Monday, November 1, 2021

New Jobs, New Writing


    Hello everyone. Frequent readers probably noticed my posting pattern. I try to do at least one post towards the beginning of every month. Things were different last month for a few reasons. I started several new jobs. I had two free lance positions. One of them was very much an, ug I need this to pay the rent job. The other is with the Epoch Times. The latter sounds like a great free-lance position from a financial standpoint but from a career standpoint as well. Despite the mainstream media trying to claim they are not credible; they are one of the most popular news sites in the world. Please make sure to check it out. (It may be behind a pay wall, but I’m doing my part to make sure it’s worth the price of admission.) 

    The final piece allowed me to quit that first free lance job. I’m working for a tech start up called Banq. I know they spelled bank wrong, but it is a nice and steady historian position. I’m developing new hire training and that means I’m studying all sorts of things like block chain, non-fungible tokens, and today I studied initial coin offerings. It seemed very intimidating but as I study it is new terms, but old concepts. For example, when you were a child at Chuck E Cheese you understood tokens. Non-fungible simply means that instead of interchangeable currency it is unique and not interchangeable. Blockchain sounds mysterious, or like some bling a rapper would wear, but it is the code that makes a digital ledger and tracks changes. Each block is unique, has a digital fingerprint, and every change in the ledger creates a new block in the chain. If you try to change a past block it changes future blocks and thus is easily detectable and makes the block chain an immutable record.

    This has all sorts of applications ranging from concert tickets that can be digital tickets. Digital tickets are nothing new, but it can also be a unique piece of art or (non-fungible) token that includes album art, song playlist, a code that gives you unique access to physical items like merch or concerts, and its code can give artists royalties every time it is sold, or access to an online vault of bonus material. There are secure private keys matched with public keys (the security features to verify your access to currency or NFT in the blockchain) that prevents this from becoming another Napster. The immutable part of block chains will be appealing to real estate deeds among other items. You can even include code that lets investors sell, buy, and trade, their portion of ownership in the deed far more quickly than today’s technology.  I’m dropping tons of terms, but they are simply digital uses of technology we are familiar with like ledgers, tokens, banking records, and online purchases. There is a great deal to discuss, and my job is to organize it into easy training for new employees. It is supposedly the wave of the future, so you heard it here folks.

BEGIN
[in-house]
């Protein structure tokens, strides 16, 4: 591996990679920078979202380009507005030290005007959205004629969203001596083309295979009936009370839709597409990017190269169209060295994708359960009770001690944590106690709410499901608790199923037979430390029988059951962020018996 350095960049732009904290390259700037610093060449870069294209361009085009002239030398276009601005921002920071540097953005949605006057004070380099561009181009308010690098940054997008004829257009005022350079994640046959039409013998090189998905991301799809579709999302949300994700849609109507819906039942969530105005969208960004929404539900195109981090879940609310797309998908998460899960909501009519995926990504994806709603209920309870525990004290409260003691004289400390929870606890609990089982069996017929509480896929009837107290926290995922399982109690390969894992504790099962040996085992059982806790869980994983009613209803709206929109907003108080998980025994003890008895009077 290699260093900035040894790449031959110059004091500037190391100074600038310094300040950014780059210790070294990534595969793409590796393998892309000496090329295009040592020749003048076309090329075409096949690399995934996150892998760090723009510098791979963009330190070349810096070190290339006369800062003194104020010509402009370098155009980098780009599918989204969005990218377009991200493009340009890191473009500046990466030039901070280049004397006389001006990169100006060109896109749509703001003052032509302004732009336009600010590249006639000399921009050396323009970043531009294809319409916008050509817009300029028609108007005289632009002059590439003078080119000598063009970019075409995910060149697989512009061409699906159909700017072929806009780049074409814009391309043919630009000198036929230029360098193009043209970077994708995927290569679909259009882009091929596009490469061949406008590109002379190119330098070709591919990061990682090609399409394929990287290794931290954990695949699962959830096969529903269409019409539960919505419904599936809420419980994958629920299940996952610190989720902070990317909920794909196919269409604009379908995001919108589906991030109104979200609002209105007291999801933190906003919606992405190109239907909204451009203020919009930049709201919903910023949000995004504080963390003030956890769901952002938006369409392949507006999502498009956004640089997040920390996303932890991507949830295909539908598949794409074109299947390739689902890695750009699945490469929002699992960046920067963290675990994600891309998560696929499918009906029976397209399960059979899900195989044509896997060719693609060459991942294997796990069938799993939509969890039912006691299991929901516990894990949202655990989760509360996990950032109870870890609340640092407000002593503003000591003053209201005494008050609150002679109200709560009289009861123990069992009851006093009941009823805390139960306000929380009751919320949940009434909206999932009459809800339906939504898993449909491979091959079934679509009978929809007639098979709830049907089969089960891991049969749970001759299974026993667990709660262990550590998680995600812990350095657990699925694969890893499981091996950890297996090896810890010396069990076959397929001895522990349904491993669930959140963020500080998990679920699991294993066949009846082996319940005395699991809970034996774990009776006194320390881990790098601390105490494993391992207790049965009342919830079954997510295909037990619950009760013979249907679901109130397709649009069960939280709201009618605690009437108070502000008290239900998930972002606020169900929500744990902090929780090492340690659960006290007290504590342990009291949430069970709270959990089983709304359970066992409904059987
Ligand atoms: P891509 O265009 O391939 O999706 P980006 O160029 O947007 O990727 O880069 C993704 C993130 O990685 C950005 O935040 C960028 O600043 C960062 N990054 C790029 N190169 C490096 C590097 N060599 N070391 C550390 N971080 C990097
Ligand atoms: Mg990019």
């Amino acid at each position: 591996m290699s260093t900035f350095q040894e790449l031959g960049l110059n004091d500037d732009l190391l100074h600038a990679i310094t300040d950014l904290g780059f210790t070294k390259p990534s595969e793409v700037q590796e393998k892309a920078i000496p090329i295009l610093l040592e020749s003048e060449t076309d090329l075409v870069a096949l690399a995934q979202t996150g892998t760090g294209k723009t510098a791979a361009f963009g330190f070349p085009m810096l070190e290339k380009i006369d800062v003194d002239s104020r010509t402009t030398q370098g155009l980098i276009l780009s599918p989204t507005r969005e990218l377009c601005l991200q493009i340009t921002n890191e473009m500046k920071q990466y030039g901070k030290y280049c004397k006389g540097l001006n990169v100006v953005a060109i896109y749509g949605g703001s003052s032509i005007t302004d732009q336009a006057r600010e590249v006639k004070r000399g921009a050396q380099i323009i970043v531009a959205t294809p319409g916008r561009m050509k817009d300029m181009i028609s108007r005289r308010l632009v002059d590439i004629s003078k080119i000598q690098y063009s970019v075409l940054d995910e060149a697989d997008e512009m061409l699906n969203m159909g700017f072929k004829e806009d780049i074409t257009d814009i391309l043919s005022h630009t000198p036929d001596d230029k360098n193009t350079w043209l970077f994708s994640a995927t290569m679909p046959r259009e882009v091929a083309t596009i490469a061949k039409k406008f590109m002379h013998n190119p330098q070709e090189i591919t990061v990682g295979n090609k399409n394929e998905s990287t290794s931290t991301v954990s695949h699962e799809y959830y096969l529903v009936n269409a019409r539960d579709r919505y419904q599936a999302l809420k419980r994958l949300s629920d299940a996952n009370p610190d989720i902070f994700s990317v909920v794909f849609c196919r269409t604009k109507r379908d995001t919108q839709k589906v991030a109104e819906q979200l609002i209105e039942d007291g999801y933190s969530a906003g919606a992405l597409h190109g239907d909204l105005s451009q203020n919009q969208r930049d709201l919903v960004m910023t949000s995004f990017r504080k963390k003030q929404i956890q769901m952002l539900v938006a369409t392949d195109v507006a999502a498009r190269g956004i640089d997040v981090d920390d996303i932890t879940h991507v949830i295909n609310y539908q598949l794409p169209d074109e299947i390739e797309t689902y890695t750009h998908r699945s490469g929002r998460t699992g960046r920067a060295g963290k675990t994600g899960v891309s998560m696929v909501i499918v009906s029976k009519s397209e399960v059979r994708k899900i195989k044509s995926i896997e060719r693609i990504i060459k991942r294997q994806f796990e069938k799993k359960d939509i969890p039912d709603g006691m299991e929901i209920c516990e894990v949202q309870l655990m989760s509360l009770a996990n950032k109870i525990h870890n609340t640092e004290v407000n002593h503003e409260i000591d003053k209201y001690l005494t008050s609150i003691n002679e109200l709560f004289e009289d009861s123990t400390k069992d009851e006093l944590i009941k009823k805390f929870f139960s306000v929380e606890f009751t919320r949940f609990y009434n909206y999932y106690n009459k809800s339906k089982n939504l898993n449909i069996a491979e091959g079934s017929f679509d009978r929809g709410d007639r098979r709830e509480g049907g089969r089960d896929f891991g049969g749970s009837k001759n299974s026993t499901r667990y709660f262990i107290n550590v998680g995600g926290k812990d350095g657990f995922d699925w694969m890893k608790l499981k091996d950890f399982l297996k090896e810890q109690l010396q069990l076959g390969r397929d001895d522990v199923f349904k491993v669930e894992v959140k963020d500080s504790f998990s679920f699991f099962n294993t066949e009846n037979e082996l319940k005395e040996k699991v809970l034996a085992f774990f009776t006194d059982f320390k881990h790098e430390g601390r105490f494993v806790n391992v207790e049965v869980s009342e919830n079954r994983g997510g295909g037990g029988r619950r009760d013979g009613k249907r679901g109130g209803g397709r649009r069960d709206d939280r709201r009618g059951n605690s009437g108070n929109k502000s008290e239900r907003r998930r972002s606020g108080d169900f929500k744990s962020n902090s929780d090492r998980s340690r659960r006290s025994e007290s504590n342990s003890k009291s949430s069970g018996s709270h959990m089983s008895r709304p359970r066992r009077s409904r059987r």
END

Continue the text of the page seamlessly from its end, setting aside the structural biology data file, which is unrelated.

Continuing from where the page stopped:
I’ve also done some writing on the Book of Mormon. I received an advanced copy of, Proclaim Peace, from the Maxwell Institute. I thought their timing was good since my research on just warfare in the Book of Mormon makes this book right up my alley. My review ended up being about 6,000 words. There are four sections that outline methodological problems I found. The first was the narrative spin they had to put on scriptures to make it fit a peace narrative. They ignore stronger readings plainly described in the text for far more speculative reading that fits their narrative and politics. I already noticed this problem in discussing Mason’s previous work. The second problem was sadly common to pacifists in that they that obliterate the tension in Christian ethics between pacifism and just war. The scriptures must be carefully reconciled, but pacifists militantly focus on Christ’s mortal ministry, and ignore the rest. Third problem was that they did not address any just war arguments. They had a perfunctory summary, dismissed it as neither broad nor comprehensive, denigrated military service as a resigned acknowledgement of telestial duties and generally ignored a rich body of robust just war literature. Collectively these writers influenced Western ideas regarding humanitarian intervention, human rights, international law, natural rights that influenced the American constitution, peace keeping and international bodies. Needless to say, I was incredibly disappointed with their dismissal of such a rich body of work. The final part consists of some personal notes. I can’t wait for the reaction to my piece because the people who talk about the power of assertive love don’t even seem to like their opponents in relatively low stakes academic discussions. But I’m supposed to believe that their love will transcend ethnic strife, political tension, and centuries of conflict.  

    I think it is a good rebuttal that is representative of the importance of understanding just warfare in general, and how it interacts with the Book of Mormon. I hope to bring you the review and the book on just war in the Book of Mormon soon.

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